In Ely bear researcher’s ‘trial,’ DNR chief says public safety at risk
ST. PAUL -- The “trial” of northern Minnesota bear researcher Lynn Rogers’ controversial methods began Monday with starkly different views of the man and the state agency cracking down on him.
In testimony before an administrative law judge in St. Paul, the Minnesota Department of Natural Resources painted Rogers as an “unprofessional” researcher who created a public safety risk by training wild bears to see people as a source of food for “entertainment,” not legitimate research.
On the other side, Rogers, through his attorneys, painted the DNR as an agency bent on tearing him down as retribution for prior disagreements. And, they argued, Rogers doesn’t need the DNR’s permission to put radio collars on bears or install video cameras in their dens.
Last year, the DNR declined to renew Rogers’ long-standing permit, alleging Rogers, his staff and volunteers at the Wildlife Research Institute and North American Bear Center near Ely created a public safety hazard by feeding bears from their hands — and mouths.
Rogers disputes that — though that crucial debate wasn’t fully detailed in court Monday and will likely take days to examine.
Following denial of his permit renewal application, Rogers sued in Ramsey County District Court. That case was settled with an agreement to proceed before an administrative law judge.
In the meantime, Rogers was allowed to maintain a number of collars on wild black bears — eight remain — but was ordered to cease Internet broadcasting his popular “den cams,” which brought international interest to several bears, as well as Rogers and his organizations.
That administrative process began its climax Monday before Chief Administrative Law Judge Tammy Pust.
Much of the day featured DNR Commissioner Tom Landwehr on the witness stand.
Landwehr explained his concerns as Assistant Attorney General Dave Iverson presented photographs and videos of Rogers and others interacting with bears in ways that other wildlife managers and biologists have criticized. The most eyebrow-raising images involved Rogers offering a radio-collared bear food from his mouth; Rogers assisting a teenage boy doing the same; and Rogers striking at a bear that was feeding from a muffin tin within a few feet of him. In previous interviews, Rogers said the mouth-to-mouth feedings aren’t a practice he wants to promote and “make us look foolish.” In the video of him swatting at the bear, he immediately expresses regret, saying “I should have been a nice guy.”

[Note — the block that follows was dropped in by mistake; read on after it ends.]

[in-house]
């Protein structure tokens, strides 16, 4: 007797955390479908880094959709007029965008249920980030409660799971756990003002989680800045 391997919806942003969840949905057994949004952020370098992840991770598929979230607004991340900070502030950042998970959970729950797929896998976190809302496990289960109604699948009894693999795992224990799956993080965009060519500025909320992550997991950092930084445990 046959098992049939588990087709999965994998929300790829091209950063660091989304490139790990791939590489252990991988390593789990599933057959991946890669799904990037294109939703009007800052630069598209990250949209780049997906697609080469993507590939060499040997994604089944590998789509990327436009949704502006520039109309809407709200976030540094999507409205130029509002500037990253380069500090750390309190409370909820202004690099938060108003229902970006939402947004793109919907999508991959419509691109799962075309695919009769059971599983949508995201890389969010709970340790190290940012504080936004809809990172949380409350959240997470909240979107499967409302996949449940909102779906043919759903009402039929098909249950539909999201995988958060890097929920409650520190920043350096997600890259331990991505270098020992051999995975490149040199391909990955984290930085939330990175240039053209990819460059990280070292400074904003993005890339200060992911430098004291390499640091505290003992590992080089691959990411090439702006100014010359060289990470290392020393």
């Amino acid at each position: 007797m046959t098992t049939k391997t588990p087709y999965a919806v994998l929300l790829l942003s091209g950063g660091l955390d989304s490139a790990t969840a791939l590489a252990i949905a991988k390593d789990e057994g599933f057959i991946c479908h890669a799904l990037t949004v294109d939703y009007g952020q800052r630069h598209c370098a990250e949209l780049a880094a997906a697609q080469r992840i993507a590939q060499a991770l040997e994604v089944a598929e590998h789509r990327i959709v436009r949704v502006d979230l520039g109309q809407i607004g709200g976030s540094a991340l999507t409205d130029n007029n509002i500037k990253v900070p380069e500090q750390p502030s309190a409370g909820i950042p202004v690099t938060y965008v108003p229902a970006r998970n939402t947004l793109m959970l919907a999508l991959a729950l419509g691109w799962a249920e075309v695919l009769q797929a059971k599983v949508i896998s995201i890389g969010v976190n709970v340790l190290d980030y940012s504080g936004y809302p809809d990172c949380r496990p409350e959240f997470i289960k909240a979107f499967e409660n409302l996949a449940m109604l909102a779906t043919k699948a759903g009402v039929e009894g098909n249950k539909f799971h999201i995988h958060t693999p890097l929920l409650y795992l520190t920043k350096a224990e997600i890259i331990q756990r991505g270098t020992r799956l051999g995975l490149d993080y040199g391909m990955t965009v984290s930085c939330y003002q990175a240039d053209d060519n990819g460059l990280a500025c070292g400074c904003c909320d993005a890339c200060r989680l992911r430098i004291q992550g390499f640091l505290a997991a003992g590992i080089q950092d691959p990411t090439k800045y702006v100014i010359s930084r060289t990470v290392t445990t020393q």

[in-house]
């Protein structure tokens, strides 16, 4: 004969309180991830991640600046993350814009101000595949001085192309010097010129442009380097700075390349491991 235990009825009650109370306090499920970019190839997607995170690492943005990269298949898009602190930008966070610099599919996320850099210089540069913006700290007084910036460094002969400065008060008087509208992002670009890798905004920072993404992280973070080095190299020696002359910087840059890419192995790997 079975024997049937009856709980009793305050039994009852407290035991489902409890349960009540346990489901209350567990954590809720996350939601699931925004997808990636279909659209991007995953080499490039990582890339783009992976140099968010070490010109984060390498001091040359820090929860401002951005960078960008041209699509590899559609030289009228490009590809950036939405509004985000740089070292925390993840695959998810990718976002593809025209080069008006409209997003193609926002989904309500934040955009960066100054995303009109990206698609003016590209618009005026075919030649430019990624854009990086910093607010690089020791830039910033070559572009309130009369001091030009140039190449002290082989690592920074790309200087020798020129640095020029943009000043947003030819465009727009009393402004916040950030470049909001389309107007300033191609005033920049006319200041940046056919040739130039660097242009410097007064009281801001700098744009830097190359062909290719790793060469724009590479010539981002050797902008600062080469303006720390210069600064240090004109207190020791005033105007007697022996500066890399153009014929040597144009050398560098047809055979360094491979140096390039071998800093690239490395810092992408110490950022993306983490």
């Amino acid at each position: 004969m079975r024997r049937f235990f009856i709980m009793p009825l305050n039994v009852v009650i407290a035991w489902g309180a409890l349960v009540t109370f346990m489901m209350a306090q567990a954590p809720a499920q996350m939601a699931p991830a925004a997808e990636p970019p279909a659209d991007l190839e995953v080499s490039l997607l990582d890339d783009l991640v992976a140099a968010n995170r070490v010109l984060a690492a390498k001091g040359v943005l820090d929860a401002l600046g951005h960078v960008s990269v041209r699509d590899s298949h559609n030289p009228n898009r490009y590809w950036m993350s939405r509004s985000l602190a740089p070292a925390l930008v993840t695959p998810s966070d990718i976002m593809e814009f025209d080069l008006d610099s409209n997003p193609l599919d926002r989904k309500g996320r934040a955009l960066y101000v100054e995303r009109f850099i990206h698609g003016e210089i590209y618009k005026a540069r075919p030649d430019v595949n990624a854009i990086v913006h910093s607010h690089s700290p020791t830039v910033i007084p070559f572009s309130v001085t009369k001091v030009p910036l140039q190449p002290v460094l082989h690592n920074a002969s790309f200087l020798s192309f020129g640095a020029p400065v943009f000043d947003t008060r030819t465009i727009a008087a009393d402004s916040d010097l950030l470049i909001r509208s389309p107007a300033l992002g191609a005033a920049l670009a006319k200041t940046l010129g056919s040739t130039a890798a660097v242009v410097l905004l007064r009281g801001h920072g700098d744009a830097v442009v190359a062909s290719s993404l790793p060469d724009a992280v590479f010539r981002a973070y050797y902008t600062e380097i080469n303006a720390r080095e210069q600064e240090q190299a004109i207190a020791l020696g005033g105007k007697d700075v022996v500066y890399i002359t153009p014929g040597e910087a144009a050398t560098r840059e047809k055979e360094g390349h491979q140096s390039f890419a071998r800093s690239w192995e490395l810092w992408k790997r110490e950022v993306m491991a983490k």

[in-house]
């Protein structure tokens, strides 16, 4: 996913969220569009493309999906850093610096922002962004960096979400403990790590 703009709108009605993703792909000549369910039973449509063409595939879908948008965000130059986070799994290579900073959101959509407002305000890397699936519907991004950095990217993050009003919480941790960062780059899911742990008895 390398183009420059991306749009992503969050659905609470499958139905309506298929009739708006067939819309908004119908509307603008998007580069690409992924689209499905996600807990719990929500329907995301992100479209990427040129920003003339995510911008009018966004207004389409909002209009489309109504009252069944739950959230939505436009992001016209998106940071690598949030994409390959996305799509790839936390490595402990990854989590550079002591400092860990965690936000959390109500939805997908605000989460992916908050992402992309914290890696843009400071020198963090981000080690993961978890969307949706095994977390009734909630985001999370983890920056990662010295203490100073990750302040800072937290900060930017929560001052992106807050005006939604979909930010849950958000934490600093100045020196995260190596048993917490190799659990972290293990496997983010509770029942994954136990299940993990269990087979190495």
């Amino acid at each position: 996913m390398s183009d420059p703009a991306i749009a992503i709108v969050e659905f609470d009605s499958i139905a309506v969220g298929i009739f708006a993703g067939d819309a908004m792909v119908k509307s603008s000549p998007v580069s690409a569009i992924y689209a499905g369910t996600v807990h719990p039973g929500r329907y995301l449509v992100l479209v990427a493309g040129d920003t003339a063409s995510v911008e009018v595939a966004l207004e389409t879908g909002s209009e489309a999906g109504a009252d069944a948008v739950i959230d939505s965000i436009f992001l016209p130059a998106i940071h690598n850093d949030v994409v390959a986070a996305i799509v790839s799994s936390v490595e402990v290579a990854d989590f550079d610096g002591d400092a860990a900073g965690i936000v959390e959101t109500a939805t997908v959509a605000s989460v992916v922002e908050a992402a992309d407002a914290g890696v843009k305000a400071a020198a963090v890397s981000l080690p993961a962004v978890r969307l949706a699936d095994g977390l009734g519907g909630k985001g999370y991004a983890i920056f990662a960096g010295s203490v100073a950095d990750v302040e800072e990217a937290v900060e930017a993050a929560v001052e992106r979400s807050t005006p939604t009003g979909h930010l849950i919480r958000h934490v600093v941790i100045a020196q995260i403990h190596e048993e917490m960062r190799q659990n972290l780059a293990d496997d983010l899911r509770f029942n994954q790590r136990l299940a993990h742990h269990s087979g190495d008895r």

Iverson played a video that shows a man feeding a small bear on the porch of a Wildlife Research Center cabin. As someone chuckles off-camera, for more than a minute, the man moves around the porch in a pattern that Landwehr described as “dancing” with a bear.
“I can envision a child with a bag of Fritos,” Landwehr said after the video played, explaining how he believed such behavior could lead to injuries in a campground. “This was not about research. This was entertainment.”
Landwehr acknowledged that feeding bears — even mouth-to-mouth — isn’t illegal in Minnesota, but he said because his signature was on Rogers’ permit, he would personally feel responsible if anyone were harmed by a bear fed and habituated by Rogers.
Landwehr also responded to questions from Rogers’ attorney, David Marshall, that he clamped down on Rogers as retribution for Rogers’ support of a failed attempt in the Legislature to make it illegal to shoot radio-collared bears — an allegation Landwehr denied.
In opening remarks, Marshall laid the foundation for an argument that Landwehr and others in the DNR sought to, using Landwehr’s words from an e-mail he sent to a Rogers critic, “build a case” against Rogers at the expense of the truth. He said Landwehr and other DNR officials frequently overstated the numbers of complaints emanating from Eagle’s Nest Township, the area between Tower and Ely where Rogers focuses his research.
“Shockingly, the DNR will admit that its field staff in the Eagle’s Nest area made up complaints,” Marshall said, highlighting a document on an overhead projector that appeared to show a DNR official acknowledging to a resident that a complaint had incorrectly been entered in the resident’s name. The DNR didn’t directly address this allegation Monday.
Marshall also made it clear he might go after the credibility of Dave Garshelis, the DNR’s primary bear expert and a nationally recognized authority on black bears. Marshall said Garshelis harbors a long-standing resentment toward Rogers. Neither the DNR nor Garshelis responded to that directly in Monday’s proceedings, and Garshelis, whose disagreement with Rogers’ methods are widely knows, declined to comment Monday. He is expected to testify at some point.
With dozens of potential witnesses and hundreds of exhibits — more than 800 for the DNR — it could last more than a week.
At the beginning of Monday’s proceeding, Pust explained that at the conclusion, she will issue a report.
However, the final decision — on whether the DNR was justified in failing to renew Rogers’ permit — will rest with the DNR. The agency has stated it will appoint a DNR official not affiliated with the controversy to make the final call.
The Pioneer Press is a media partner with Forum News Service.